by Chris Abani
When you first see a man die
from a machete cut or a bullet,
which is to say, when you first confront
the astonishment of blood and feel it
creep over your skin like a sugary sludge,
even though the cracks it wets are not your skin,
but really the obsidian of the road,
you feel sick in ways you thought not possible.
A deep and wonderful bile
that can never leave your stomach.
And then the days pass and you become familiar
with its ways and it bothers you no more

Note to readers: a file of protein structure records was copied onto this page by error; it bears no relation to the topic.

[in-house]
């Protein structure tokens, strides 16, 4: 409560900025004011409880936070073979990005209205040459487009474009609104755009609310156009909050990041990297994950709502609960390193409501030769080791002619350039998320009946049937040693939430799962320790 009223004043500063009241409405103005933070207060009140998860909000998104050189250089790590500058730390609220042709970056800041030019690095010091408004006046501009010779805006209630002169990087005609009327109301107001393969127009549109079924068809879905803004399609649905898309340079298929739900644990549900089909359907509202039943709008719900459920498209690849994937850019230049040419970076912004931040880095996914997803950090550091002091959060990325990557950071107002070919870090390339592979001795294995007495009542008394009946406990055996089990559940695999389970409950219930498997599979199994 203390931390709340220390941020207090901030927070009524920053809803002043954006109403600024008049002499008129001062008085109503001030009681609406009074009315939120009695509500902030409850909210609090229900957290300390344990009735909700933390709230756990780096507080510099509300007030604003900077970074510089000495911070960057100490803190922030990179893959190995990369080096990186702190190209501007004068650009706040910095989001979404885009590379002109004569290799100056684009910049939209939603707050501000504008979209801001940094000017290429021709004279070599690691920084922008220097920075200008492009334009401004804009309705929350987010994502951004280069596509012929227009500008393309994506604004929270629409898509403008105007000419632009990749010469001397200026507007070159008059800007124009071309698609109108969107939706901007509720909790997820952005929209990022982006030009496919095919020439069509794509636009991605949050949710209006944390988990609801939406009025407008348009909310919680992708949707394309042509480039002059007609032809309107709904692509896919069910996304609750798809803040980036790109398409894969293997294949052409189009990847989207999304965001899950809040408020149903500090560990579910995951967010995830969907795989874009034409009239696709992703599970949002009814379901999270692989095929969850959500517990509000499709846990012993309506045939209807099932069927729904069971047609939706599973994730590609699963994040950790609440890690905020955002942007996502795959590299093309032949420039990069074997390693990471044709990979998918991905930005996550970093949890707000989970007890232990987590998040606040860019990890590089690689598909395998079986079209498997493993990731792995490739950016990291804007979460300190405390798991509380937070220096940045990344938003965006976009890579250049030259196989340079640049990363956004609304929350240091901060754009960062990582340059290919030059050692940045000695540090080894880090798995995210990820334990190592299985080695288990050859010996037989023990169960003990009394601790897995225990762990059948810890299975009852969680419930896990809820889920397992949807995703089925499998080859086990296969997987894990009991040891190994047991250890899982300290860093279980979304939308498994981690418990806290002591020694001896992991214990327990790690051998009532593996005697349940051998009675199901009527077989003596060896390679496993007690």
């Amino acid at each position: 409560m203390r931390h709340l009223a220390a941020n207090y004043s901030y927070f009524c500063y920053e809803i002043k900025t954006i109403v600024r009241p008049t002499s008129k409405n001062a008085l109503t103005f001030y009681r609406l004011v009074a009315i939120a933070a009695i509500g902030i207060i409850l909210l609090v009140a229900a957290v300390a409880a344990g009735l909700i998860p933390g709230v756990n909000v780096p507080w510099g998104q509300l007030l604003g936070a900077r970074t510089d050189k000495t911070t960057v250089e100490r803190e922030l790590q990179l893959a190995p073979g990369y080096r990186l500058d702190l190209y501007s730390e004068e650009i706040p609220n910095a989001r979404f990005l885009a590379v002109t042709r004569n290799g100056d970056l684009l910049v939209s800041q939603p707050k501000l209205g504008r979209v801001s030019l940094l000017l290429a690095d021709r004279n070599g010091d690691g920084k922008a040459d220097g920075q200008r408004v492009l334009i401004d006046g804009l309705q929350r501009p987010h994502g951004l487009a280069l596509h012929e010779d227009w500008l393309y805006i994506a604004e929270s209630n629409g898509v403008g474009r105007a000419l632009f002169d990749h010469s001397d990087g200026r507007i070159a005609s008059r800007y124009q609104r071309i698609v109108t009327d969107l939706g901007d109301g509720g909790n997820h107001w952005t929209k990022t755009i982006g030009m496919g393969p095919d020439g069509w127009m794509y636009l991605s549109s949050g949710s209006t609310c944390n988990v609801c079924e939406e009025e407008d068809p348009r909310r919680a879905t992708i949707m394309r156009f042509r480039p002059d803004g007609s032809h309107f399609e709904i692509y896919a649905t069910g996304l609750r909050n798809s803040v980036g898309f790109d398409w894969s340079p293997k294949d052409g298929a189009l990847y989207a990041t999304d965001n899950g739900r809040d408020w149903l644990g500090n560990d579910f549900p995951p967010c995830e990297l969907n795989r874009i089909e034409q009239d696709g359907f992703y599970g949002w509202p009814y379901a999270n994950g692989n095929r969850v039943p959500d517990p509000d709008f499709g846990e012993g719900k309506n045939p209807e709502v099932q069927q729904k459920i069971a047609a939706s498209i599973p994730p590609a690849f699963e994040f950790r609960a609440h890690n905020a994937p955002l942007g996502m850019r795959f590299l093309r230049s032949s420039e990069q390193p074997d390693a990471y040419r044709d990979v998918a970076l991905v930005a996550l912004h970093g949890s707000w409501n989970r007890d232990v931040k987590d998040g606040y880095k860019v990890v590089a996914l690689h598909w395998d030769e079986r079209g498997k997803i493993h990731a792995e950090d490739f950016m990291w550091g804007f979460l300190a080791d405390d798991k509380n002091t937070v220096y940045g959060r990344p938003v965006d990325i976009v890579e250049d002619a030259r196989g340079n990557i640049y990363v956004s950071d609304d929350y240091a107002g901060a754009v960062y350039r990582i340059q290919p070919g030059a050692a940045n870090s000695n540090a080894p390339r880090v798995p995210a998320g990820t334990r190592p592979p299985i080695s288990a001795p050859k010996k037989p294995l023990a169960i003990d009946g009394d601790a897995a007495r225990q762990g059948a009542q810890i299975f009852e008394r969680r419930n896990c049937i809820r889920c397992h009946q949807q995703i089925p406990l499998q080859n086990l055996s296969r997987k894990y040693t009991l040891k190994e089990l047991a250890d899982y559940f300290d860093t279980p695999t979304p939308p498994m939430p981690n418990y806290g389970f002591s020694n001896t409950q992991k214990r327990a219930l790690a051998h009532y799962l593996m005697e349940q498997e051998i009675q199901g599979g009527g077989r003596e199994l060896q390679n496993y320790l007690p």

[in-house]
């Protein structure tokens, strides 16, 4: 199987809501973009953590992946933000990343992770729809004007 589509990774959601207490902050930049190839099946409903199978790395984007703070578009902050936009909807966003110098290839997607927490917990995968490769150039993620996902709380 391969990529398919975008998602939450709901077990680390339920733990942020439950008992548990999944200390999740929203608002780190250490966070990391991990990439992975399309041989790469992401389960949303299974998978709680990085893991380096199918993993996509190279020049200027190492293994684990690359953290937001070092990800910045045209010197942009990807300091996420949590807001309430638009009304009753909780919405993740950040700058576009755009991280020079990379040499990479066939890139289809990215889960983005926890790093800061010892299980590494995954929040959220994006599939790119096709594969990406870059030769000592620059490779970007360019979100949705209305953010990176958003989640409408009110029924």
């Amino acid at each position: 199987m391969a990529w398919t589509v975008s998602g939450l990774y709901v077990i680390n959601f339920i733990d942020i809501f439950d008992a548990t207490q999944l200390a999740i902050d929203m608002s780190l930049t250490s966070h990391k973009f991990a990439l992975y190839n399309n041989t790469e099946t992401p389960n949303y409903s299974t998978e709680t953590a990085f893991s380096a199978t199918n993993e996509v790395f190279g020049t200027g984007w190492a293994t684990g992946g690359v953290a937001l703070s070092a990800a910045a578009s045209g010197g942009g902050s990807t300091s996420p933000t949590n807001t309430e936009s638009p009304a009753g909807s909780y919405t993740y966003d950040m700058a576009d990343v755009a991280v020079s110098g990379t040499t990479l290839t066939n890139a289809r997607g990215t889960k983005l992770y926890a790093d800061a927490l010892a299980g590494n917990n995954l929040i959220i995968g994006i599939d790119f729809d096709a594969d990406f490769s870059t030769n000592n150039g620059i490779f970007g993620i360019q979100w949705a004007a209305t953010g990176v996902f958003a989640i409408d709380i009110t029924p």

than cherry syrup dripped over pancakes.
You grow bored and impatient with it all.
With the shock of those just-arriving moments.
After that, people can die around you day and night
and you go on without noticing.
My capacity for it scares me.
Blessed are the undefiled in the way.
There are two ways to view the body.
Resurrection and crucifixion.
Everything that falls between is ritual.
Copyright 2010 Chris Abani
Used with the permission of The Permissions Company, Inc.
on behalf of Copper Canyon Press.